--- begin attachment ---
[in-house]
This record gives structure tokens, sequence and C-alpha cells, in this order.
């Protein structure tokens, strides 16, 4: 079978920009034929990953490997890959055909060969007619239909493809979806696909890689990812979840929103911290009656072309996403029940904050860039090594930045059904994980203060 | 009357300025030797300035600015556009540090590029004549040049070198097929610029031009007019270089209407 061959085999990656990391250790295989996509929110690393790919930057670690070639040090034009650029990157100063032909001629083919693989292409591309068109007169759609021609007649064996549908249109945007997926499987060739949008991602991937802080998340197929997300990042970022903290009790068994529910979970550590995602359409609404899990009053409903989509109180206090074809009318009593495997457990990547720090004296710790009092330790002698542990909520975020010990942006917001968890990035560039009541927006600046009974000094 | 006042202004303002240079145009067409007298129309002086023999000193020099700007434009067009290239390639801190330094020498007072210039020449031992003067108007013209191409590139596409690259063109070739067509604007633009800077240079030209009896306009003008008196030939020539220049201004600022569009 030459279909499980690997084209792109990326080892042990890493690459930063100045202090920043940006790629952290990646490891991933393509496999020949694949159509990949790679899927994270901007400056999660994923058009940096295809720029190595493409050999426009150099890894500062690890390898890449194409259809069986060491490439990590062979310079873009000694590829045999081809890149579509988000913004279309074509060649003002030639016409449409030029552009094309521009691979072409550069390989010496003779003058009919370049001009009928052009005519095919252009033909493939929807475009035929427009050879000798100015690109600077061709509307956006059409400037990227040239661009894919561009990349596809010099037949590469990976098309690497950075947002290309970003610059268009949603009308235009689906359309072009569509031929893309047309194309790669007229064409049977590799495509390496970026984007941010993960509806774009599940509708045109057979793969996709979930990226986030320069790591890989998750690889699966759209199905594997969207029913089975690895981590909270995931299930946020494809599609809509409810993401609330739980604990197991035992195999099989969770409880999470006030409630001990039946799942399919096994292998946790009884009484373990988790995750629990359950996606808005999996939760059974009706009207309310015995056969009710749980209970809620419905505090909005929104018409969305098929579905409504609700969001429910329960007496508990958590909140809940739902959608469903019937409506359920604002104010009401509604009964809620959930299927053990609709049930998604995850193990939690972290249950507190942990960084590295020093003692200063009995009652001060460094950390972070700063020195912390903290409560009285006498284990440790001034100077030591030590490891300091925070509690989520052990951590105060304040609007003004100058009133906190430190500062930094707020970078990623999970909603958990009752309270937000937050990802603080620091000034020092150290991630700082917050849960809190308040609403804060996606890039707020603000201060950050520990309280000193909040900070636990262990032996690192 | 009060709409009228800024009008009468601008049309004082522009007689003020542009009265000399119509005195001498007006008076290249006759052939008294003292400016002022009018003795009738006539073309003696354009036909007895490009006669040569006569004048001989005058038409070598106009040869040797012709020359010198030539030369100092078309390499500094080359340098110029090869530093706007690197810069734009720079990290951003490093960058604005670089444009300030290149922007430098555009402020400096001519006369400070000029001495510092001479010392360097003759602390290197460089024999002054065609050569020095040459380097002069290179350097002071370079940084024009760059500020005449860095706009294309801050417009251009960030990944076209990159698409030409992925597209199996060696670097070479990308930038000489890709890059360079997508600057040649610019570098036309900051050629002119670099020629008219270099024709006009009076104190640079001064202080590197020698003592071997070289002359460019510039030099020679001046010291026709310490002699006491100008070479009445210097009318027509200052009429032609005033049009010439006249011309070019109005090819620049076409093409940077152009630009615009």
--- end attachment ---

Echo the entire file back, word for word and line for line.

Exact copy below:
[in-house]
This record gives structure tokens, sequence and C-alpha cells, in this order.
């Protein structure tokens, strides 16, 4: 079978920009034929990953490997890959055909060969007619239909493809979806696909890689990812979840929103911290009656072309996403029940904050860039090594930045059904994980203060 | 009357300025030797300035600015556009540090590029004549040049070198097929610029031009007019270089209407 061959085999990656990391250790295989996509929110690393790919930057670690070639040090034009650029990157100063032909001629083919693989292409591309068109007169759609021609007649064996549908249109945007997926499987060739949008991602991937802080998340197929997300990042970022903290009790068994529910979970550590995602359409609404899990009053409903989509109180206090074809009318009593495997457990990547720090004296710790009092330790002698542990909520975020010990942006917001968890990035560039009541927006600046009974000094 | 006042202004303002240079145009067409007298129309002086023999000193020099700007434009067009290239390639801190330094020498007072210039020449031992003067108007013209191409590139596409690259063109070739067509604007633009800077240079030209009896306009003008008196030939020539220049201004600022569009 030459279909499980690997084209792109990326080892042990890493690459930063100045202090920043940006790629952290990646490891991933393509496999020949694949159509990949790679899927994270901007400056999660994923058009940096295809720029190595493409050999426009150099890894500062690890390898890449194409259809069986060491490439990590062979310079873009000694590829045999081809890149579509988000913004279309074509060649003002030639016409449409030029552009094309521009691979072409550069390989010496003779003058009919370049001009009928052009005519095919252009033909493939929807475009035929427009050879000798100015690109600077061709509307956006059409400037990227040239661009894919561009990349596809010099037949590469990976098309690497950075947002290309970003610059268009949603009308235009689906359309072009569509031929893309047309194309790669007229064409049977590799495509390496970026984007941010993960509806774009599940509708045109057979793969996709979930990226986030320069790591890989998750690889699966759209199905594997969207029913089975690895981590909270995931299930946020494809599609809509409810993401609330739980604990197991035992195999099989969770409880999470006030409630001990039946799942399919096994292998946790009884009484373990988790995750629990359950996606808005999996939760059974009706009207309310015995056969009710749980209970809620419905505090909005929104018409969305098929579905409504609700969001429910329960007496508990958590909140809940739902959608469903019937409506359920604002104010009401509604009964809620959930299927053990609709049930998604995850193990939690972290249950507190942990960084590295020093003692200063009995009652001060460094950390972070700063020195912390903290409560009285006498284990440790001034100077030591030590490891300091925070509690989520052990951590105060304040609007003004100058009133906190430190500062930094707020970078990623999970909603958990009752309270937000937050990802603080620091000034020092150290991630700082917050849960809190308040609403804060996606890039707020603000201060950050520990309280000193909040900070636990262990032996690192 | 009060709409009228800024009008009468601008049309004082522009007689003020542009009265000399119509005195001498007006008076290249006759052939008294003292400016002022009018003795009738006539073309003696354009036909007895490009006669040569006569004048001989005058038409070598106009040869040797012709020359010198030539030369100092078309390499500094080359340098110029090869530093706007690197810069734009720079990290951003490093960058604005670089444009300030290149922007430098555009402020400096001519006369400070000029001495510092001479010392360097003759602390290197460089024999002054065609050569020095040459380097002069290179350097002071370079940084024009760059500020005449860095706009294309801050417009251009960030990944076209990159698409030409992925597209199996060696670097070479990308930038000489890709890059360079997508600057040649610019570098036309900051050629002119670099020629008219270099024709006009009076104190640079001064202080590197020698003592071997070289002359460019510039030099020679001046010291026709310490002699006491100008070479009445210097009318027509200052009429032609005033049009010439006249011309070019109005090819620049076409093409940077152009630009615009």